Even as locals, we are astounded by the number of sights and stories our neighboring town of Quechee has to offer. After discovering Gary Neil’s Quechee Segway Tours, we opted to give it a try. Yes, just like you, we may have smirked at Segway riders rolling down our sidewalks in the past. However, we remain completely honest in saying that this tour exceeded our expectations by miles. And this is why…
Variety. There is something extremely special about being able to see the likes of the river cutting through the gorge, an open lake, wooded roads and trails, as well as marshlands – all within the same little area and in a reasonable amount of time. The segway tour allows you to see so much more than you could ever find walking or driving. Walking involves damp marshlands and wooded trails over multiple miles. In addition, you are unable to drive to many points of interest on this tour. The Quechee Falls, for instance, are viewed by what we’d guess to be 1 out of every 100 people visiting the gorge, as the falls are not visible from the Quechee Bridge itself. Tour guide and Quechee Segway founder, Gary Neil, however, brings you to the back of the gorge to fully appreciate the beauty and impact of the Quechee falls. Other attractions on the tour include the gorgeous Quechee marshlands and polo fields (where the ever popular Highland Games are held). We get giddy at the thought of touring with Gary in the fall. Colorful leaves surrounding both the natural and industrial history of Quechee could only elevate this idyllic Vermont experience.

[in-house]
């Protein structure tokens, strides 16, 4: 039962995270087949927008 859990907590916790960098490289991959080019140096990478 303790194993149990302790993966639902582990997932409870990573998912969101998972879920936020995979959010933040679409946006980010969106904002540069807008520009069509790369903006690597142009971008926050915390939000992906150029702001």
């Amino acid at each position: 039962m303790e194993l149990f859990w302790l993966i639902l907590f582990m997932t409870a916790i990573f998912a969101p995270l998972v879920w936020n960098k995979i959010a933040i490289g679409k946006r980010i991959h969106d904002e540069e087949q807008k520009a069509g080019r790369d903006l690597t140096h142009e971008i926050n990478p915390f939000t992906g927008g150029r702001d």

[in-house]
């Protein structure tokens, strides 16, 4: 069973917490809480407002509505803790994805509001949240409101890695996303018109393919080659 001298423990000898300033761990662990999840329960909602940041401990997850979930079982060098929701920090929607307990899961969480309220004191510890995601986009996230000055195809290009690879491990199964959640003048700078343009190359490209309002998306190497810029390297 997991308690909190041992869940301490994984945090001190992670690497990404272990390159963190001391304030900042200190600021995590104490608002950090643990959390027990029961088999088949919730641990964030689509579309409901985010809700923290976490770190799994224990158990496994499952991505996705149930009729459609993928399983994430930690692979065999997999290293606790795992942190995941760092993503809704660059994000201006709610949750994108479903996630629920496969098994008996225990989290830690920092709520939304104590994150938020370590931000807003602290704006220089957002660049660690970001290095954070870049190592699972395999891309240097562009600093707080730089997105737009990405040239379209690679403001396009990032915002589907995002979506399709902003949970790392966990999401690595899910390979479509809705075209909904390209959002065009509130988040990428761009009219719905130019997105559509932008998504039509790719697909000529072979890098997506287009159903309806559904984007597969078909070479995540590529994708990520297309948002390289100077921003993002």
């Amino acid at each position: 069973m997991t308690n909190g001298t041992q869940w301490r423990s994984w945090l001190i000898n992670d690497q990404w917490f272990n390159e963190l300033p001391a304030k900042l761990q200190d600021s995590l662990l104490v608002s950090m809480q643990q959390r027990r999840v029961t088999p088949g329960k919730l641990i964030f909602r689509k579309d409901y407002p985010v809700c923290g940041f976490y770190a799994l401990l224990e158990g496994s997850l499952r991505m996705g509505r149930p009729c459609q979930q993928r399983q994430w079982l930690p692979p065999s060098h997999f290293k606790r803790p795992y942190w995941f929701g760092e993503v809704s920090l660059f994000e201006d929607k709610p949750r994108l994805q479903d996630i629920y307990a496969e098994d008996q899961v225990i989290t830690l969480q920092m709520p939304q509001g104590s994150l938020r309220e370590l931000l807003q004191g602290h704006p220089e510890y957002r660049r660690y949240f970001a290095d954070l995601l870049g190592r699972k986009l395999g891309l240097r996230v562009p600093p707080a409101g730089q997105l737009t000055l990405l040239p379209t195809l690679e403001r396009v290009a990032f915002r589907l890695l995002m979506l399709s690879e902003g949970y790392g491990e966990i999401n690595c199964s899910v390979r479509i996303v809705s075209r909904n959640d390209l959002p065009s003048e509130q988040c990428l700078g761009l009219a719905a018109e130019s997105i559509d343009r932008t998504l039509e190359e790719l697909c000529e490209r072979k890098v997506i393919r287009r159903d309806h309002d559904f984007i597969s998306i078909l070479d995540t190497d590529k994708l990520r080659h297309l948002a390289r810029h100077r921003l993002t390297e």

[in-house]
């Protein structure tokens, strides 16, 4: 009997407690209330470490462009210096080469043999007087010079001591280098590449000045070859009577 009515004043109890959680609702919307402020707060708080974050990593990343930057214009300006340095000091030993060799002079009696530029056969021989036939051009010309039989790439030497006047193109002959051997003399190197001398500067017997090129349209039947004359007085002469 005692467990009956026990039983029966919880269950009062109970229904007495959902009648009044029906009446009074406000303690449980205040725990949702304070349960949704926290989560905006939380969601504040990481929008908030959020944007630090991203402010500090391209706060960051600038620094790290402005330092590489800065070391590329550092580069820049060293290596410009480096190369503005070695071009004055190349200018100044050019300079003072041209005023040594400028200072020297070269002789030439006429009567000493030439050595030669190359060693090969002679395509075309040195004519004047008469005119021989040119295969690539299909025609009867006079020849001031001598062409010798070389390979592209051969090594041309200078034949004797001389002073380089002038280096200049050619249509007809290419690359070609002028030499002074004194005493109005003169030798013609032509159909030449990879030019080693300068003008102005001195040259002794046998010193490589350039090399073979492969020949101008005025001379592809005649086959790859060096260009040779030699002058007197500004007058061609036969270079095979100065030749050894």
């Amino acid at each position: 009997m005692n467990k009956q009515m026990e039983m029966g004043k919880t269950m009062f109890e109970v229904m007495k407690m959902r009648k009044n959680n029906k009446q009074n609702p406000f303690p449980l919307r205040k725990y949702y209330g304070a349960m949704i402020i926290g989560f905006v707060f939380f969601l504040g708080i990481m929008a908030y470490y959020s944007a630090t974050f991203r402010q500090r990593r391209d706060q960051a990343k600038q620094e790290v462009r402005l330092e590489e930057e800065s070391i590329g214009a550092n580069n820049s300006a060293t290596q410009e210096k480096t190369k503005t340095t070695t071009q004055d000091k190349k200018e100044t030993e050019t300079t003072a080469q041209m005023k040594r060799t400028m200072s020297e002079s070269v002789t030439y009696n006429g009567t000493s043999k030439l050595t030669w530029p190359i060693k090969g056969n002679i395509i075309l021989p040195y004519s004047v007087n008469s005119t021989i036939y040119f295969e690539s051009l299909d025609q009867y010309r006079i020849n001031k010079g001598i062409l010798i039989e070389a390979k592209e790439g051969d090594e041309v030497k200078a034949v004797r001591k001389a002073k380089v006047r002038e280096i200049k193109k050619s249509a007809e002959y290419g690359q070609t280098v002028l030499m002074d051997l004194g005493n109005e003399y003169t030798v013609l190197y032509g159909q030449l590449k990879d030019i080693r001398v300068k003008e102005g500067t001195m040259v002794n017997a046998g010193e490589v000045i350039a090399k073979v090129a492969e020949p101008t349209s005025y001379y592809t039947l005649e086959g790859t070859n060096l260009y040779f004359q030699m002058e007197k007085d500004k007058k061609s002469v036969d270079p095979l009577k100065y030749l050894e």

Knowledge. We dub Gary Neil a local historian. The beginning of our tour familiarized us with the mill history of the town. Gary attributes the Dewey family name to various structures throughout the area, including multiple barns and homes. Considering mills were the heart of Quechee in the 1700s, growing traffic to the area caused companies such as Dewey & Company and J.C. Parker and Co. (now occupied by Simon Pearce) to flourish. Such popularization resulted in the construction of the Quechee Gorge Bridge. The original trestle bridge attracted many onlookers, attempting to catch a glimpse of a train loftily gliding across the deep gorge. Gary did a fantastic job of delving into details of the lesser-known history behind Quechee Gorge, also known as Vermont’s Little Grand Canyon. Gary also brings you to the beautiful Quechee Gorge Visitors Center. Surrounded by wooded trails itself, the center is a truly great resource for the Quechee area, full of historical photos, local points of interest, and those always helpful roadmaps.
Mindfulness. Not only is Gary incredibly knowledgeable about the gorge and its surrounding history, but he is also remarkably patient with his participants. He ensured that each of us felt confident on our machines before maneuvering at higher speeds (12 MPH – watch out!). While Segways may appear mindless, it’s certainly an adjustment getting used to operating these puppies. Originally patented for those in wheelchairs, this technology felt especially keen in sensing our direction with subtle movements. A couple circles around a course of dips, hills, and angled terrain, and we felt completely comfortable beginning the tour. Guided over several tree roots, soaked marshland, and fallen pine needles, we felt in control and thankful not to have to trek through wet or difficult trails. Regardless of the weather or terrain, the segways allow you to tour Quechee on an elevated platform. This in itself made our tour all the more enjoyable. Gary even went so far as to have ponchos for us when it started drizzling. From alternate routes based on your comfort level to offering to take pictures of the group, Gary seemed to think of everything throughout our two-hour tour.
Have we sold you yet? Check out Quechee Segway Tours for yourself! Rent a Segway on your own or tour with a guide. We highly recommend this company as a way to see new and mostly hidden sights of Vermont. We bet that you’ll have the same eye-opening experience as we did!